According to equation (4), the degree of imported input cost pass-through is given as (1+δiimp)·βi: first, depending on the share of imported inputs in total costs, only a fraction (i.e., βi) of the imported input cost shocks will be effective. Once this is accounted for, the markup adjustment (i.e., 1+δiimp) will then determine the rest of the cost pass-through. A variable markup is a well-known source of incomplete cost pass-through (i.e., δiimp<0), whereas a constant markup is consistent with complete (effective) cost pass-through (i.e., δiimp=0). Our goal in this paper is to identify the extent of such markup adjustments (i.e., 1+δiimp) conditional on changes in effective input costs, by accounting for the share of imported inputs in total costs separately.

B. Empirical Strategy

For the baseline pricing equation above to be taken to the empirical level, there are several things to be discussed. As for linking the model and data, the sector-level producer price (Pit) corresponds to the sector-level producer price index that is available from the data. On the other hand, the sector-specific imported input price (IMPit), which can be regarded as a composite of multi-sector imported goods prices, is not readily available from the data, and thus needs to be constructed. Our strategy is to use the Input-Output (IO) table together with sector-level import price data to construct the weighted average of sector-level imported input prices for each output sector, i. Specifically, we take βij, the share of imported inputs from sector j in total inputs used for sector i’s production, from the IO table, and take the weighted average of import prices across input sectors to construct the effective imported input price as:

ln(EIMPit)=βiln(IMPit)=βiΣj(βij/βi)ln(Ijt),

where jβij=βi and Ijt is j sector’s import price index available from the sector-level import price data. Likewise, the sector-specific effective domestic input price can be constructed from the IO table and the sector-level domestic producer price index as:

ln(EDOMit)=αiln(DOMit)=αiΣj(αij/αi)ln(Pjt),

where jαij=αi with αij being the share of domestic inputs from sector j in total inputs used for sector t’s production that is available from the IO table. Lastly, γi, the share of labor costs in total inputs used for sector i’s production that is available from the IO table, can be combined with sector-level ULC data to measure the effective unit labor cost term:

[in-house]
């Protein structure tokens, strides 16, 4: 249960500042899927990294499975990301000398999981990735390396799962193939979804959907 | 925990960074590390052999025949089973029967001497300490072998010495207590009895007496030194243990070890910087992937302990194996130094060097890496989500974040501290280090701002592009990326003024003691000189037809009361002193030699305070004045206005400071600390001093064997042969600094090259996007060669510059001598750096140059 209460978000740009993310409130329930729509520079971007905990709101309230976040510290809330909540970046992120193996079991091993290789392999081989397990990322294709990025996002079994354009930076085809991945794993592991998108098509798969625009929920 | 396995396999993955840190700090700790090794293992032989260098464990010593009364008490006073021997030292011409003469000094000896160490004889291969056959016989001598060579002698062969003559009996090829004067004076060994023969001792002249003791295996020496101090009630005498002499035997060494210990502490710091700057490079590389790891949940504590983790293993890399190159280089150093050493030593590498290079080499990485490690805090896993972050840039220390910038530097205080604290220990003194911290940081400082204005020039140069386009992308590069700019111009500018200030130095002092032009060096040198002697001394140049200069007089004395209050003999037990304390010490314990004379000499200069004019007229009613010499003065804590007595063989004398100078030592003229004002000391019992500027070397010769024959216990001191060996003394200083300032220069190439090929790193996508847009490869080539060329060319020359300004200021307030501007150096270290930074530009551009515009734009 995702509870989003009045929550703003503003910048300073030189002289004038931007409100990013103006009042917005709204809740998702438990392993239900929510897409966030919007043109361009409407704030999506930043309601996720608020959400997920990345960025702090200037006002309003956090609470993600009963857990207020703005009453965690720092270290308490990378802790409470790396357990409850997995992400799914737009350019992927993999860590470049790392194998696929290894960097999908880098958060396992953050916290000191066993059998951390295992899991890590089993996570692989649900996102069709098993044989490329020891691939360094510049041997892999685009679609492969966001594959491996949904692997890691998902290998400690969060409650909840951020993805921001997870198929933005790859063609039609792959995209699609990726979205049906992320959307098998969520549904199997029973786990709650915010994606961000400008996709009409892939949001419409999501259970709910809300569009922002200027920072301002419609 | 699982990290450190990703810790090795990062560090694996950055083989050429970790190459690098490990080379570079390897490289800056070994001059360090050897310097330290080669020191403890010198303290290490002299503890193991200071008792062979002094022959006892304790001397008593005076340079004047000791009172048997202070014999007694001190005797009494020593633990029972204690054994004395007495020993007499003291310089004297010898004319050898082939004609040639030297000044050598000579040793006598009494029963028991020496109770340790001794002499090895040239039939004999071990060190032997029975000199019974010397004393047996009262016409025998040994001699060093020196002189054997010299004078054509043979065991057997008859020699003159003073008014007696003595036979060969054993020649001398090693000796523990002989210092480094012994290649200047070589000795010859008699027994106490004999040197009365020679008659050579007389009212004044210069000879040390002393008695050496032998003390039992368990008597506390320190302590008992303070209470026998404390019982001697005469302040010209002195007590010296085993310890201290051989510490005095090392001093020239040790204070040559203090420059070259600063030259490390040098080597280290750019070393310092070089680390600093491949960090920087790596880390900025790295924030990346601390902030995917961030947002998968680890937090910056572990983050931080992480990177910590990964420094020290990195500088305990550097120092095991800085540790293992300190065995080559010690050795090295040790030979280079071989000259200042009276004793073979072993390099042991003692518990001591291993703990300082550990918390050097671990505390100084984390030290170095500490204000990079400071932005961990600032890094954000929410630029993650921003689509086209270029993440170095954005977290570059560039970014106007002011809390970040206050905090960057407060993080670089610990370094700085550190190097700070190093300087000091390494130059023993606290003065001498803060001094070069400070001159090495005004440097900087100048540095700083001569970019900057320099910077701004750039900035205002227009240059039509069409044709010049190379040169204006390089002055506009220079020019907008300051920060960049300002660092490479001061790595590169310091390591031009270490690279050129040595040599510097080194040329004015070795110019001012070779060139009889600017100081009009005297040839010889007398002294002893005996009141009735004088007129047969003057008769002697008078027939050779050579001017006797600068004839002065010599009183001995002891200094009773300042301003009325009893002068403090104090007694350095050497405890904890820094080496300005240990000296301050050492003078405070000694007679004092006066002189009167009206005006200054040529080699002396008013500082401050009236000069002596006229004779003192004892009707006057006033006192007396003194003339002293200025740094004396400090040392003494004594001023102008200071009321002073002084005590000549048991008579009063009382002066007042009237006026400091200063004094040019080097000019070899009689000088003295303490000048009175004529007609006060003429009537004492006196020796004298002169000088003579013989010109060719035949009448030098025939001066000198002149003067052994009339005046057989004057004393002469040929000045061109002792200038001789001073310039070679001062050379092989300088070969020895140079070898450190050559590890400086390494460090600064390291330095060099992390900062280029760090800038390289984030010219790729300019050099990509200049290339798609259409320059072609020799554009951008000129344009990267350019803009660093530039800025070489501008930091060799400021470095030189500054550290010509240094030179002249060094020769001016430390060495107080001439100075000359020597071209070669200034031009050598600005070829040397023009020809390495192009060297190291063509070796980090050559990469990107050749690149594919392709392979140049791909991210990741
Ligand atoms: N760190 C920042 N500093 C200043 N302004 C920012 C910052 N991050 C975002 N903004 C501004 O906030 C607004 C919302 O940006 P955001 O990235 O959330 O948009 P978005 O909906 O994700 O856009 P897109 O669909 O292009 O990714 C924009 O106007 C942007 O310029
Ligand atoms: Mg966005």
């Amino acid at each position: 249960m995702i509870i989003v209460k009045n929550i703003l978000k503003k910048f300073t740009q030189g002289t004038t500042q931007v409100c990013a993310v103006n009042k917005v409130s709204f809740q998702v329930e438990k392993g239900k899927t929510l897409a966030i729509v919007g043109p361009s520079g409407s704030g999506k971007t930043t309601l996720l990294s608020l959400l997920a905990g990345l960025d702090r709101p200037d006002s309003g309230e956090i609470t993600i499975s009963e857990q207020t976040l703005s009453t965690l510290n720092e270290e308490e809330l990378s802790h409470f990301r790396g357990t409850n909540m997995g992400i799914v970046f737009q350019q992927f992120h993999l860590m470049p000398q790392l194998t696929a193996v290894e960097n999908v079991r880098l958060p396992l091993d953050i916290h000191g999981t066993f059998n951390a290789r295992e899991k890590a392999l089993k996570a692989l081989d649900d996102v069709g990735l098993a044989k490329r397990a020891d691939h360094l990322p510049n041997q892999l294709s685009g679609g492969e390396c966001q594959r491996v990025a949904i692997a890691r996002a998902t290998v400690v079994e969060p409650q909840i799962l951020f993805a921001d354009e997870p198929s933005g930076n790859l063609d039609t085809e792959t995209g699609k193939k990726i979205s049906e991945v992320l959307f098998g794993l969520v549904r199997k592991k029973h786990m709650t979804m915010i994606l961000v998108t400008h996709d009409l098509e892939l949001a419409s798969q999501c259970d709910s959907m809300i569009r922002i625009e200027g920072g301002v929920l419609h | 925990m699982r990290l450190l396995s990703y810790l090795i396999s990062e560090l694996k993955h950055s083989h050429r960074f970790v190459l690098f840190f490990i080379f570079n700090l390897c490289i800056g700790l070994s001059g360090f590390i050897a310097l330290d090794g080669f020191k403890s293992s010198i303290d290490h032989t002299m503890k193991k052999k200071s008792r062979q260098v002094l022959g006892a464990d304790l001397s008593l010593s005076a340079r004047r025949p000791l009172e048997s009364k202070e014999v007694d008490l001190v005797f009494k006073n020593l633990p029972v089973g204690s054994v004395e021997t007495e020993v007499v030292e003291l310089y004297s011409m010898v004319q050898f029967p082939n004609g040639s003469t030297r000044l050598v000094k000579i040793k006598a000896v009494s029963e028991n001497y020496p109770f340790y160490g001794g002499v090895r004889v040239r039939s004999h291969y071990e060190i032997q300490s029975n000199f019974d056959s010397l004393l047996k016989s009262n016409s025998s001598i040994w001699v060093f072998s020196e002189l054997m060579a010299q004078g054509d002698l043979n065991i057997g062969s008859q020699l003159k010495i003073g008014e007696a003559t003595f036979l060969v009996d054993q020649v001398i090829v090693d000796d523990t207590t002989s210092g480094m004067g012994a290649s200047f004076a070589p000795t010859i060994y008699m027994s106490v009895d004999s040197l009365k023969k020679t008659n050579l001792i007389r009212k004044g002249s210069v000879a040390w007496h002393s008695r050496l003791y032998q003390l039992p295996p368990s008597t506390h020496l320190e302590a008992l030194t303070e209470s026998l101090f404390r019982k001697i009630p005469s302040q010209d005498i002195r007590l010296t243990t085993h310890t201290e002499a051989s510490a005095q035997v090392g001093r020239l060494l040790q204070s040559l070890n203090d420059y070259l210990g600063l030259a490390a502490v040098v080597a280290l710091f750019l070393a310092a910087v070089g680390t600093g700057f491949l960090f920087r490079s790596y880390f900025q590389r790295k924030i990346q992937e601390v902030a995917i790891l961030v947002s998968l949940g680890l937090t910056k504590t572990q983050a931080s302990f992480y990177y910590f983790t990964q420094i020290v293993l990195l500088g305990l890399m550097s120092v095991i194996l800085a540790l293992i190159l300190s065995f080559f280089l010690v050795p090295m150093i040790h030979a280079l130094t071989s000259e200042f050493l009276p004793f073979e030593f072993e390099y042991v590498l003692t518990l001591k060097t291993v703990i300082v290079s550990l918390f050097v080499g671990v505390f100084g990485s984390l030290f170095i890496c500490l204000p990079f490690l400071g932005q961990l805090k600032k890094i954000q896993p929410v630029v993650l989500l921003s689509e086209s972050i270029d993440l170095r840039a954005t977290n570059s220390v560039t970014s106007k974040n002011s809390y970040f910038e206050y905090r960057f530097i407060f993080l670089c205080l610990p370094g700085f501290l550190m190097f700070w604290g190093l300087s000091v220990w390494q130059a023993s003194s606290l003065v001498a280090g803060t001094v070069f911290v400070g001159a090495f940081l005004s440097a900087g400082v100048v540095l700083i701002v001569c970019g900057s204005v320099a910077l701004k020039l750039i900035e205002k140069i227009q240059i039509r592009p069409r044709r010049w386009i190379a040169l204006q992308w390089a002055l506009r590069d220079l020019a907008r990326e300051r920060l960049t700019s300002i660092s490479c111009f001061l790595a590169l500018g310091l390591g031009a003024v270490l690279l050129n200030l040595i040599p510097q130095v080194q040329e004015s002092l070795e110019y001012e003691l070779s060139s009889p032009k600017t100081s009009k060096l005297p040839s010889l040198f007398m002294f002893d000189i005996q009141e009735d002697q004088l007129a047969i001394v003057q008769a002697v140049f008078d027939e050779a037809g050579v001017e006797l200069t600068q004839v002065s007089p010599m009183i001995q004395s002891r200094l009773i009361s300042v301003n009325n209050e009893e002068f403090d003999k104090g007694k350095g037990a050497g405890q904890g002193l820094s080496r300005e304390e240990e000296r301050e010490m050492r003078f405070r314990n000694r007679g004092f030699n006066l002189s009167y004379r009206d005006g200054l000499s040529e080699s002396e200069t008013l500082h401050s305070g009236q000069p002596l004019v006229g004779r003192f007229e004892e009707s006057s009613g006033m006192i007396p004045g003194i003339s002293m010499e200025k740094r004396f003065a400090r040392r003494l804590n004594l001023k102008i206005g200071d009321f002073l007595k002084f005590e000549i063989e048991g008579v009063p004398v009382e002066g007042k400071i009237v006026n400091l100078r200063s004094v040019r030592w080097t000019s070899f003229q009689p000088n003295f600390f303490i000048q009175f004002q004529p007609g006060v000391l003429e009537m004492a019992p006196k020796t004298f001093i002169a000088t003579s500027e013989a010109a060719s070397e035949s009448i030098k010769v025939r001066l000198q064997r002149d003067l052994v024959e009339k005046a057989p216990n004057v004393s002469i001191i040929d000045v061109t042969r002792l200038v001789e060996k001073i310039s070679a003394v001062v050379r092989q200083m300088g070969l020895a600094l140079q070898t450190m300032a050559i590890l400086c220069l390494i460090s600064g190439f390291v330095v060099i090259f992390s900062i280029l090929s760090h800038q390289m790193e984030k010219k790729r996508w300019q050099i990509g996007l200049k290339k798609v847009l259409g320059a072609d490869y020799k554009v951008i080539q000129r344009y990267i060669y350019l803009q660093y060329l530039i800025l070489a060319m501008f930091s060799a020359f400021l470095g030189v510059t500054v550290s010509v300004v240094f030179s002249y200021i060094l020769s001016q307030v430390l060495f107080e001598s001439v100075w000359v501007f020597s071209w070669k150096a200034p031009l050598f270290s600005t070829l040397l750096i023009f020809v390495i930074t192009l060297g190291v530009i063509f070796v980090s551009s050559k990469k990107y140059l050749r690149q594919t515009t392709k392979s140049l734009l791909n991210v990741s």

ln(EULCit)=γiln(ULCit)·

Turning to the econometric specification, we note that a dynamic version of equation (4) that reflects potential price rigidity will be appropriate in practice. For instance, an ARDL (1,1) version of equation (4) is expressed as:

lnPit=j=01[(1+δijdom)·αiln(DOMitj)+(1+δijimp)·βiln(IMPitj)+(1+δijulc)·γiln(ULCitj)]+(σi)lnPit1+FEi+ɛit,(4)

Further, producer price and input price levels tend to be nonstationary. When they are also cointegrated, a valid econometric tool to estimate will be an error correction model (ECM). With some algebra, equation (4’) can be rewritten in ECM form as:

ΔlnPit=[(1+δi0dom)·Δln(EDOMit)+(1+δi0imp)·Δln(EIMPit)(5)+(1+δi0ulc)·Δln(EULCit)]+(eci)[lnPit1θiimpln(EIMPit1)θidomln(EDOMit1)θiulcln(ULCit1)]+ɛit,

where (1+δi0k) is the short-run effective cost pass-through parameter and θik is the long-run pass-through parameter for k = dom, imp, ulc, and eci denotes the speed of adjustment. We note that the long-run pass-through parameter, θik, and the speed of adjustment parameter, eci, correspond to (2+δi0k+δi1k)/(eci) and σi — l from the ARDL (1,1) version in equation (4’), respectively. In practice, when the estimated coefficient on the speed of adjustment, eci, is negative, it will suggest the presence of a cointegration relationship between the variables considered, whereas nonnegative estimates will reject it in which case the model should be rather estimated in, for instance, first difference form possibly with lagged dependent variable terms.

The specification in equation (5) allows for possible heterogeneity in the degree of effective cost pass-through across sectors. Conceptually, it is plausible that sector-specific market structure may lead to different pricing behaviors especially in the short run, which may stem from differing degrees of competition in output markets, and hence, result in sector-specific price elasticity of demand.

Assuming no heterogeneity in δij across sectors, one can simply estimate the ECM in equation (5) in a pooled manner with sector-level fixed effects (i.e., a dynamic fixed effects model (DFE)), which will be a consistent and efficient estimator. When there is indeed heterogeneity in δij across sectors, however, a pooled mean group estimator (PMG) should be preferred since it will provide consistent and efficient estimates of the average pass-through coefficient (Pesaran, Shin, and Smith, 1999). This can be formally tested by implementing the Hausman test to check the validity of the null hypothesis that there is no heterogeneity, in which case the DFE estimator should be preferred.

III. Data and Empirical Results

A. Data

The primary data employed in this study come from the Statistics Database at the Bank of Korea (Economic Statistics System; ECOS) that is publicly accessible on the web (ecos.bok.or.kr). These include the Korean sector-level producer price index and sector-level import price index both at the monthly as well as quarterly frequency in local currency unit, and the Input-Output (IO) tables in benchmark years—1995, 2000, 2005, and 2010. The sector-level quarterly unit labor cost (ULC) data in Korea comes from the Korea Productivity Center (www.kpc.or.kr), of which availability restricts the main sample of the study to 1999 onwards for a total of thirteen 2-digit level manufacturing sectors.6 The monthly ULC series is generated by applying the cubic spline interpolation method to the quarterly data.